Submitted to: American Society for Virology Meeting
Publication Type: Abstract Only
Publication Acceptance Date: January 15, 2004
Publication Date: July 10, 2004
Citation: Drolet, B.S., Campbell, C.L., Stuart, M.A., Wilson, W.C. 2004. Replication of vesicular stomatitis virus in the biting midge, Culicoides sonorensis [abstract]. American Society for Virology Meeting. Paper No. 13-13.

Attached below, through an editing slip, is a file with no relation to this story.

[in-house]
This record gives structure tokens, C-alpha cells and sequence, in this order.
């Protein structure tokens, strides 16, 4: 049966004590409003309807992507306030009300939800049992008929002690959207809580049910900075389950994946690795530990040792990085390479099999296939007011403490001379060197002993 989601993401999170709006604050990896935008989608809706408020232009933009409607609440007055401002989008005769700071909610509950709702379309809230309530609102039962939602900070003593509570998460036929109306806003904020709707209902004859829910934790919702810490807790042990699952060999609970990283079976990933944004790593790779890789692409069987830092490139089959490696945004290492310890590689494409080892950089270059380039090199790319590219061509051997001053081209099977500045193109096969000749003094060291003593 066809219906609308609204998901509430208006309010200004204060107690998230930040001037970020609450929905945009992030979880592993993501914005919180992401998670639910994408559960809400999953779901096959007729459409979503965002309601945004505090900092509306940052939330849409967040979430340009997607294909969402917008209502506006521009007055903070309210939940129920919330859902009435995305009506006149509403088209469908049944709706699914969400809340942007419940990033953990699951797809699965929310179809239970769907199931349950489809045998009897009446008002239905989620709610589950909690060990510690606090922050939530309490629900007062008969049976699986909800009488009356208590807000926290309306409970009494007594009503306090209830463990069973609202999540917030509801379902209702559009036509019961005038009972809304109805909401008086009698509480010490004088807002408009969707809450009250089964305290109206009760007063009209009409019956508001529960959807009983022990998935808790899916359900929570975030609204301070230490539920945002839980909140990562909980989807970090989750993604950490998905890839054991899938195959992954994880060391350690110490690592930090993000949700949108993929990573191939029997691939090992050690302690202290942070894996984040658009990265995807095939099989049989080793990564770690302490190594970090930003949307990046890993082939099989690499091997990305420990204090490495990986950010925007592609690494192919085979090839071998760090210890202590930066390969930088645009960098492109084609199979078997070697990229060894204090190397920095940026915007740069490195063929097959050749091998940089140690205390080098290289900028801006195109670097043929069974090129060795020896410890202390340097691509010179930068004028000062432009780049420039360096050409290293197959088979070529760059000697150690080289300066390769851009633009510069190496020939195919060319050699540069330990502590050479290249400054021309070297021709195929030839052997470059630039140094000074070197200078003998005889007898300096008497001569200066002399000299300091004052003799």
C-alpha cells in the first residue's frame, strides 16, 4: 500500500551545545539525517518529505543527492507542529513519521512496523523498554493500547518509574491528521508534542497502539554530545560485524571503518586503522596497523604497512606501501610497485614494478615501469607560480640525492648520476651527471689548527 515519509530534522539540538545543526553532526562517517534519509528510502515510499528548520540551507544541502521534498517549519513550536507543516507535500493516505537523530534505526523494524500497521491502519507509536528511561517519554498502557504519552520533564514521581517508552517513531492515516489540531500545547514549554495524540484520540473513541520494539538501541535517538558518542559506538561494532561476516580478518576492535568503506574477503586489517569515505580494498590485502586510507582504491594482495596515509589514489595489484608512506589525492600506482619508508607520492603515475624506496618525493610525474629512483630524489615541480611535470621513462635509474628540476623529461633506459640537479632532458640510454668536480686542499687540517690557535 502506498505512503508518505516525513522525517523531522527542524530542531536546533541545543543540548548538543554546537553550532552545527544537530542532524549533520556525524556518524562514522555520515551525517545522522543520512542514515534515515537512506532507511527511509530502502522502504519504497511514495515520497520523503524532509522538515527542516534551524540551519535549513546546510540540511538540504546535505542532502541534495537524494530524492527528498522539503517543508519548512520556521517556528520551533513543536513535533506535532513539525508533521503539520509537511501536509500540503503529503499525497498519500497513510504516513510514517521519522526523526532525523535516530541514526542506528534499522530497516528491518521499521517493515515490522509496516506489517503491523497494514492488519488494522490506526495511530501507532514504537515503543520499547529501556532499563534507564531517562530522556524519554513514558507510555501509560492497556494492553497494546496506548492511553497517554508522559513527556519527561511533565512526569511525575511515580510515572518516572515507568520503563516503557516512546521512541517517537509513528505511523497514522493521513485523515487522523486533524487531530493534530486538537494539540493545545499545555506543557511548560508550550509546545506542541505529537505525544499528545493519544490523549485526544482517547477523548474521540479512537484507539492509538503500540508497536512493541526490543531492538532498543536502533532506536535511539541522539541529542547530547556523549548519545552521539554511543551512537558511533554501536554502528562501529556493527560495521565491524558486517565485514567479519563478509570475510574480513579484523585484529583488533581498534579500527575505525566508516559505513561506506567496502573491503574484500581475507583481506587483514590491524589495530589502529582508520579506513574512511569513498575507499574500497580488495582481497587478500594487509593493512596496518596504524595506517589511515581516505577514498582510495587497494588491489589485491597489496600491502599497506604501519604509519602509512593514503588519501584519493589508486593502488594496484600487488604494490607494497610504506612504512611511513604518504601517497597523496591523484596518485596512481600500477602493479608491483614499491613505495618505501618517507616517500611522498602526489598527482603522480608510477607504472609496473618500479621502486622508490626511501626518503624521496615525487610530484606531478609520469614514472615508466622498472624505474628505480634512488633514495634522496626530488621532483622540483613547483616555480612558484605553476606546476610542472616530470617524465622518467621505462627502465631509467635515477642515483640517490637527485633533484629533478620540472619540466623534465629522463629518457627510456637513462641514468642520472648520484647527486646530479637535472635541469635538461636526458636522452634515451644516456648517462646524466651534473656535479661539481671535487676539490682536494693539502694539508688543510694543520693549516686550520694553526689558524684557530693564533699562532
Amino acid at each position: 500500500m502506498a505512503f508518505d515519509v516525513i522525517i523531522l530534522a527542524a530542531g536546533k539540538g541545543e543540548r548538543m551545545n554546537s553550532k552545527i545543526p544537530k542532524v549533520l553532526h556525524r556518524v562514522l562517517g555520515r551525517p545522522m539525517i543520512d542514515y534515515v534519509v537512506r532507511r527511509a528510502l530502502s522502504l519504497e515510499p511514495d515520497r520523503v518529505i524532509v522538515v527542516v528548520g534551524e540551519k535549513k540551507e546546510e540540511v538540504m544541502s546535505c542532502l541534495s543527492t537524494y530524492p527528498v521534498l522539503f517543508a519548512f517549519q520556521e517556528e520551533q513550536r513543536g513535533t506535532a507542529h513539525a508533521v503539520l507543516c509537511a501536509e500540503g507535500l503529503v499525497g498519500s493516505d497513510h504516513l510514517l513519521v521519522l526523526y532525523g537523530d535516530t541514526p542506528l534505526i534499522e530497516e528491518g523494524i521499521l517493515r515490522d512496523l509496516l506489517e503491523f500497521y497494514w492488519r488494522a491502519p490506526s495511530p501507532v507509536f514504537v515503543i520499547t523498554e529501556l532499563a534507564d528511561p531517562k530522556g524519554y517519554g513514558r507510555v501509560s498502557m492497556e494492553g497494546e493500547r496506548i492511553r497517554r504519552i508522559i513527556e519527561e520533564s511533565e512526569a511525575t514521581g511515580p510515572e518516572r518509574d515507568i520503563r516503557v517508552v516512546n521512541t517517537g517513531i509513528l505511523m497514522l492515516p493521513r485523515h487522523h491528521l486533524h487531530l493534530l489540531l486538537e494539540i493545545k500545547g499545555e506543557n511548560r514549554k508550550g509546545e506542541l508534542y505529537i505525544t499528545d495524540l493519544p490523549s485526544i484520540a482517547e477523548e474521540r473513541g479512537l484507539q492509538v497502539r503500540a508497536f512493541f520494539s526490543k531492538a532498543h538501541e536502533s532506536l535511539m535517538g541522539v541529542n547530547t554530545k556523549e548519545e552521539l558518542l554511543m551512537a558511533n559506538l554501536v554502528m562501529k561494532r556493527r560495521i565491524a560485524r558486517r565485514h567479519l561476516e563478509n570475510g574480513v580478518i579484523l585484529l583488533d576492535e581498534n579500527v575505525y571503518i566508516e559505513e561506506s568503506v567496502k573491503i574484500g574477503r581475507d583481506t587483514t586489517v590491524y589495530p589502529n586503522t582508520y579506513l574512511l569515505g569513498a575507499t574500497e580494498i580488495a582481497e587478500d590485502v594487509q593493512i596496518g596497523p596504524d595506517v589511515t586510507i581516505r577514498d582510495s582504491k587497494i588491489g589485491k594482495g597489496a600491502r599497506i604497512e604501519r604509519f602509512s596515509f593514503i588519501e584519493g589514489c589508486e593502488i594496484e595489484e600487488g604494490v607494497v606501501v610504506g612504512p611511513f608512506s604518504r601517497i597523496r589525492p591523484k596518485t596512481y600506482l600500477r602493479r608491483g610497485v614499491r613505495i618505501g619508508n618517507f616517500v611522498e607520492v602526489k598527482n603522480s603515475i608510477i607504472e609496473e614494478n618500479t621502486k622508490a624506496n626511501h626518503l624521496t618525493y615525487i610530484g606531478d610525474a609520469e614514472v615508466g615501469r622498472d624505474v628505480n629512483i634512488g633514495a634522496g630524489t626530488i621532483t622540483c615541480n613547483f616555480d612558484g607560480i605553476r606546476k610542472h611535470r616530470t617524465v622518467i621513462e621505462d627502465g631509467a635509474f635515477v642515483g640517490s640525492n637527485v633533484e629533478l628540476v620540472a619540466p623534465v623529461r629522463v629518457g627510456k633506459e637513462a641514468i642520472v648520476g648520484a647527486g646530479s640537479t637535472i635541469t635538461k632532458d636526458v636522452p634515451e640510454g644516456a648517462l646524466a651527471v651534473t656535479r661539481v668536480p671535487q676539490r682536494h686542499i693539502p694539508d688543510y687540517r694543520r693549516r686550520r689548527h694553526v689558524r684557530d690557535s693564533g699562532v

The biting midge Culicoides sonorensis, a known arboviral insect vector, has been implicated as a possible vector for vesicular stomatitis virus (VSV) in the western United States. Within a competent insect vector, virus from a meal must be able to penetrate the midgut barrier, infect the midgut epithelium, replicate, and disseminate to the epidemiologically significant organs; salivary glands and eggs. This amplification and dissemination must occur without significant damage to the insect's cells. Infection studies were performed in both Culicoides cell lines and insects to examine the replication of VSV. In vitro, Culicoides cells were susceptible and permissive. VSV infections were productive and persistent resulting in little or no cytopathology or apoptosis. In vivo, RT-PCR, in situ hybridization and electron microscopy revealed that VSV was able to escape the midgut barrier, disseminate quickly and replicate in epithelial, neural and hemolymph cells throughout the insect. This is the first whole body microscopic analysis of the replication of an arthropod-borne virus in this known insect vector.